The DfE has made it clear this should be a collaborative process involving all staff to ensure that workload is reduced and not simply redistributed.
The toolkit isn’t perfect, but it is an opportunity to win professional control and make a difference in schools. The DfE is encouraging staff to draw on their expertise to identify the main drivers of workload in their school and agree a plan with school leaders to reduce or eliminate practices that do not contribute to teaching and learning.
It contains workshops and resources to use in team meetings and INSET days to start a professional dialogue between staff and leaders to identify unnecessary, time-consuming practices that could be eliminated.
Stage 1: identify the issues
- Use the audit tools provided by the DfE to find out what areas and tasks colleagues in your school are spending time on.
- You can send out a survey or hold informal workshops to collect the data.
Once you have done this, you will have all the information that you need to move on to stage two.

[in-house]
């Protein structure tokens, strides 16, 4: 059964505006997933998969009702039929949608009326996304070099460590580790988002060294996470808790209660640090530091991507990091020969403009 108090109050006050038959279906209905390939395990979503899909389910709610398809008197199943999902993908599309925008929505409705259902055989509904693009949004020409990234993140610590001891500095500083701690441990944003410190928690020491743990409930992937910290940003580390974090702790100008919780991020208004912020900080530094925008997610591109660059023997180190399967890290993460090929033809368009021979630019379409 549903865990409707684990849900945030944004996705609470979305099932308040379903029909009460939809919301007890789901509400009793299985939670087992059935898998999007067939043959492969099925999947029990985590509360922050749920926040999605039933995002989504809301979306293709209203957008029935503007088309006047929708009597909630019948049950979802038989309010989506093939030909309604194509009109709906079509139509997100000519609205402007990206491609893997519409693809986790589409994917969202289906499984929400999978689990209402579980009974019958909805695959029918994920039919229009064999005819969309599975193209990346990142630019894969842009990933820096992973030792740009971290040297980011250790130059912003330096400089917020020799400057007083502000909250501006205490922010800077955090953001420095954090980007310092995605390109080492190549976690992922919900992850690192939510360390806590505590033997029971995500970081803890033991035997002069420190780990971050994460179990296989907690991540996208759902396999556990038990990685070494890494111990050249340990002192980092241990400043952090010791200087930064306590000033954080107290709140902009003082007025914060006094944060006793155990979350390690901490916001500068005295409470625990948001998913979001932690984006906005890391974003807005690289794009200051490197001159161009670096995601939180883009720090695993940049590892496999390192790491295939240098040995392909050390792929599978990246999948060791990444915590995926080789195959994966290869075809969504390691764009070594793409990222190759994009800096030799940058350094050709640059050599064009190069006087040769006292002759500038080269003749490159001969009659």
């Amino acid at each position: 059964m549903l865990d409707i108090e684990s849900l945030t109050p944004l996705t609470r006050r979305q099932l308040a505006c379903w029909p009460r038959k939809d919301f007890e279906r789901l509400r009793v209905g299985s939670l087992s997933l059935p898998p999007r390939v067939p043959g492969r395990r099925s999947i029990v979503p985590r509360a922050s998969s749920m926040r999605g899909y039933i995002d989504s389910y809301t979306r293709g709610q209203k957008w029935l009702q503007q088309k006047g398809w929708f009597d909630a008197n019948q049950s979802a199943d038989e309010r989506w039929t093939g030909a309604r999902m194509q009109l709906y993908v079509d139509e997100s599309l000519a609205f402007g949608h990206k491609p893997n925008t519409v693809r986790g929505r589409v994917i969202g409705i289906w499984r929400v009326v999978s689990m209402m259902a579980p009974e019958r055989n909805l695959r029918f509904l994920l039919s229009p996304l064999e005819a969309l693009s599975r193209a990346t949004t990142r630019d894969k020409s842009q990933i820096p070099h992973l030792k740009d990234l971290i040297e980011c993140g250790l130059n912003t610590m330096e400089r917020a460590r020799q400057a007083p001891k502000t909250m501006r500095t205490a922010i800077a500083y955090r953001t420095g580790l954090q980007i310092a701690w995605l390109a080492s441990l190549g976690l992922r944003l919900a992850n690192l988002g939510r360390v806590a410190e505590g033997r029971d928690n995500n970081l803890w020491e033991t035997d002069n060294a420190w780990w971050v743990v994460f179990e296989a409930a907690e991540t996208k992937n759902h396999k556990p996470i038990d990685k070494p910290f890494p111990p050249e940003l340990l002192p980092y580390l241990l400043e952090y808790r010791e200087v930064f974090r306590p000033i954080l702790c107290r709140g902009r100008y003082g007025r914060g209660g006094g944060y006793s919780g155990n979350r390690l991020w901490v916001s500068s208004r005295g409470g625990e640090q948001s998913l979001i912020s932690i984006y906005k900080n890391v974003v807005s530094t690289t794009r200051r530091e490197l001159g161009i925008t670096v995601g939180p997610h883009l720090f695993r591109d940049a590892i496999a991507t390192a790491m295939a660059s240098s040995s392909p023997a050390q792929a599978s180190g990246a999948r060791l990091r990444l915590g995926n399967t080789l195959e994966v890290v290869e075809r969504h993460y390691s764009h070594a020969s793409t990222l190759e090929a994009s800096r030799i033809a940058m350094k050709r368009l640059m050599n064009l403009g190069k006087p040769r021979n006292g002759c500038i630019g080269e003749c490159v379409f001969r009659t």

Stage two: address the issues
To help address the issues you identified in stage one, the DfE have provided specific resources for the following areas of work:
- Curriculum planning
- Data management
- Feedback and marking
- Managing change
- Supporting teachers in the early stages of their career
- Tips and case studies from school leaders, teachers and sector experts
Then move on to Stage 3.
Reducing workload in schools: joint letter to all school leaders
The Secretary of State (SoS) for Education has written a letter on reducing workload to all leaders across the country supporting reducing teacher and support staff workload and making clear recommendations on data management gathering.
If you're an NEU rep, we want you to ask your school leader if they've read the Workload Advisory Group report and the letter.